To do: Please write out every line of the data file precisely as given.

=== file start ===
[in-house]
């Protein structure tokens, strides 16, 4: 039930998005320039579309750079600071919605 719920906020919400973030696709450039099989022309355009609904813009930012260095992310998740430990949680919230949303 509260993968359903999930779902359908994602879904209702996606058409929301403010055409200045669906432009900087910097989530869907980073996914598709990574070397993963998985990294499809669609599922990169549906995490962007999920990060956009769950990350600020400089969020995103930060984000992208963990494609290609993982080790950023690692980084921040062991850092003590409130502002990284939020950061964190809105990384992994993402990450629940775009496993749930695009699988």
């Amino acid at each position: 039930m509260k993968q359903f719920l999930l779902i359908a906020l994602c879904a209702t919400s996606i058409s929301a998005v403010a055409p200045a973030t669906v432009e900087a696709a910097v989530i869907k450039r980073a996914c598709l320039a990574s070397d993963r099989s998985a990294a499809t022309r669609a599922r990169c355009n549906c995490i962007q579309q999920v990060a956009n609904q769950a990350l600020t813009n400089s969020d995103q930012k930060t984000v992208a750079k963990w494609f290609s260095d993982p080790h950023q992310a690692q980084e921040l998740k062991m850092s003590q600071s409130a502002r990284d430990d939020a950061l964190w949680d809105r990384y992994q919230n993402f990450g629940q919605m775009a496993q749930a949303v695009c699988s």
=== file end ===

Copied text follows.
[in-house]
């Protein structure tokens, strides 16, 4: 039930998005320039579309750079600071919605 719920906020919400973030696709450039099989022309355009609904813009930012260095992310998740430990949680919230949303 509260993968359903999930779902359908994602879904209702996606058409929301403010055409200045669906432009900087910097989530869907980073996914598709990574070397993963998985990294499809669609599922990169549906995490962007999920990060956009769950990350600020400089969020995103930060984000992208963990494609290609993982080790950023690692980084921040062991850092003590409130502002990284939020950061964190809105990384992994993402990450629940775009496993749930695009699988």
């Amino acid at each position: 039930m509260k993968q359903f719920l999930l779902i359908a906020l994602c879904a209702t919400s996606i058409s929301a998005v403010a055409p200045a973030t669906v432009e900087a696709a910097v989530i869907k450039r980073a996914c598709l320039a990574s070397d993963r099989s998985a990294a499809t022309r669609a599922r990169c355009n549906c995490i962007q579309q999920v990060a956009n609904q769950a990350l600020t813009n400089s969020d995103q930012k930060t984000v992208a750079k963990w494609f290609s260095d993982p080790h950023q992310a690692q980084e921040l998740k062991m850092s003590q600071s409130a502002r990284d430990d939020a950061l964190w949680d809105r990384y992994q919230n993402f990450g629940q919605m775009a496993q749930a949303v695009c699988s």